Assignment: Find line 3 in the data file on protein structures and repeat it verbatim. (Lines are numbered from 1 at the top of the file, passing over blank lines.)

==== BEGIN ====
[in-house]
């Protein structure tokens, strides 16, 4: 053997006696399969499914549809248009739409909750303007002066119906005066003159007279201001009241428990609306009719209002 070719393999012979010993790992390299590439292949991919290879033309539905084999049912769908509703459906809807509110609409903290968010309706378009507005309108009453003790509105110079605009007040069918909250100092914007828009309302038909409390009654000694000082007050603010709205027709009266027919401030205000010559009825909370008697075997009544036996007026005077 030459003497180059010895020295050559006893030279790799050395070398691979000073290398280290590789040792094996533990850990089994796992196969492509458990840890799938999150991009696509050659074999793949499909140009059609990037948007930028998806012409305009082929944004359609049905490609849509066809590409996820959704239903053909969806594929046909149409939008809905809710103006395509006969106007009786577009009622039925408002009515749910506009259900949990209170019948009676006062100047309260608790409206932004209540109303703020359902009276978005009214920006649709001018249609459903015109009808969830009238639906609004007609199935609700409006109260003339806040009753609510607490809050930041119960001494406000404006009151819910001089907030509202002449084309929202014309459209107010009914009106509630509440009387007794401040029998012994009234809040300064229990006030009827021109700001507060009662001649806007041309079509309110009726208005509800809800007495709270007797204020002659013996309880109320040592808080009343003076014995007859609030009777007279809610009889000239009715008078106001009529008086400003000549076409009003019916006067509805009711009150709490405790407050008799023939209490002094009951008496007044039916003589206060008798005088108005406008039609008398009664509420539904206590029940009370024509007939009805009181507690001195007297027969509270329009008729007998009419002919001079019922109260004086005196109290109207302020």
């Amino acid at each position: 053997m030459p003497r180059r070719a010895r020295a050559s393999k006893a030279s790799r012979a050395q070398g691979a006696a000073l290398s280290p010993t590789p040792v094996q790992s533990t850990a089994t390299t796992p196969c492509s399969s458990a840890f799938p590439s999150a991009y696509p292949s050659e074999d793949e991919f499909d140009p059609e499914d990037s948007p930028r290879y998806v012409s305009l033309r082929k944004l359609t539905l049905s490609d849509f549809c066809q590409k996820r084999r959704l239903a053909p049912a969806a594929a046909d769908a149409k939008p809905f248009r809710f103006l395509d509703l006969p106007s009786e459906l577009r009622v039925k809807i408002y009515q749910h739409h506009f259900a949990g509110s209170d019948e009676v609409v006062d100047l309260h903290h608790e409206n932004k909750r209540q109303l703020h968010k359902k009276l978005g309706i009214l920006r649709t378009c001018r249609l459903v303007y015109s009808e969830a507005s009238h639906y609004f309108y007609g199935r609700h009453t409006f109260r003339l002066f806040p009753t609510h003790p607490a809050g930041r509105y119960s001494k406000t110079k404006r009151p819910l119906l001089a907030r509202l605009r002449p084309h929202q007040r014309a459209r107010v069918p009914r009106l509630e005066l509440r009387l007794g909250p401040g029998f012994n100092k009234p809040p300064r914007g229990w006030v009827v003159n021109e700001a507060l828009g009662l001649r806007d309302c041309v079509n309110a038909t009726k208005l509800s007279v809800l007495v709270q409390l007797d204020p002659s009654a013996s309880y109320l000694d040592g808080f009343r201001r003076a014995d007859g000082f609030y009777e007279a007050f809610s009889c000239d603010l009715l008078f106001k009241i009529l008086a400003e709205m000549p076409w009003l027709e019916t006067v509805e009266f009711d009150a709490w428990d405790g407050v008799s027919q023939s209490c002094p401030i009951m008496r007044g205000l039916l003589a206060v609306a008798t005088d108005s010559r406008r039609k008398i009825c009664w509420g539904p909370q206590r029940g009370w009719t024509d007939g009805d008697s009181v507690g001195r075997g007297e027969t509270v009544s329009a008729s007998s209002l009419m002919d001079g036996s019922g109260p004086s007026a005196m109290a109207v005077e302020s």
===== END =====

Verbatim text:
């Amino acid at each position: 053997m030459p003497r180059r070719a010895r020295a050559s393999k006893a030279s790799r012979a050395q070398g691979a006696a000073l290398s280290p010993t590789p040792v094996q790992s533990t850990a089994t390299t796992p196969c492509s399969s458990a840890f799938p590439s999150a991009y696509p292949s050659e074999d793949e991919f499909d140009p059609e499914d990037s948007p930028r290879y998806v012409s305009l033309r082929k944004l359609t539905l049905s490609d849509f549809c066809q590409k996820r084999r959704l239903a053909p049912a969806a594929a046909d769908a149409k939008p809905f248009r809710f103006l395509d509703l006969p106007s009786e459906l577009r009622v039925k809807i408002y009515q749910h739409h506009f259900a949990g509110s209170d019948e009676v609409v006062d100047l309260h903290h608790e409206n932004k909750r209540q109303l703020h968010k359902k009276l978005g309706i009214l920006r649709t378009c001018r249609l459903v303007y015109s009808e969830a507005s009238h639906y609004f309108y007609g199935r609700h009453t409006f109260r003339l002066f806040p009753t609510h003790p607490a809050g930041r509105y119960s001494k406000t110079k404006r009151p819910l119906l001089a907030r509202l605009r002449p084309h929202q007040r014309a459209r107010v069918p009914r009106l509630e005066l509440r009387l007794g909250p401040g029998f012994n100092k009234p809040p300064r914007g229990w006030v009827v003159n021109e700001a507060l828009g009662l001649r806007d309302c041309v079509n309110a038909t009726k208005l509800s007279v809800l007495v709270q409390l007797d204020p002659s009654a013996s309880y109320l000694d040592g808080f009343r201001r003076a014995d007859g000082f609030y009777e007279a007050f809610s009889c000239d603010l009715l008078f106001k009241i009529l008086a400003e709205m000549p076409w009003l027709e019916t006067v509805e009266f009711d009150a709490w428990d405790g407050v008799s027919q023939s209490c002094p401030i009951m008496r007044g205000l039916l003589a206060v609306a008798t005088d108005s010559r406008r039609k008398i009825c009664w509420g539904p909370q206590r029940g009370w009719t024509d007939g009805d008697s009181v507690g001195r075997g007297e027969t509270v009544s329009a008729s007998s209002l009419m002919d001079g036996s019922g109260p004086s007026a005196m109290a109207v005077e302020s």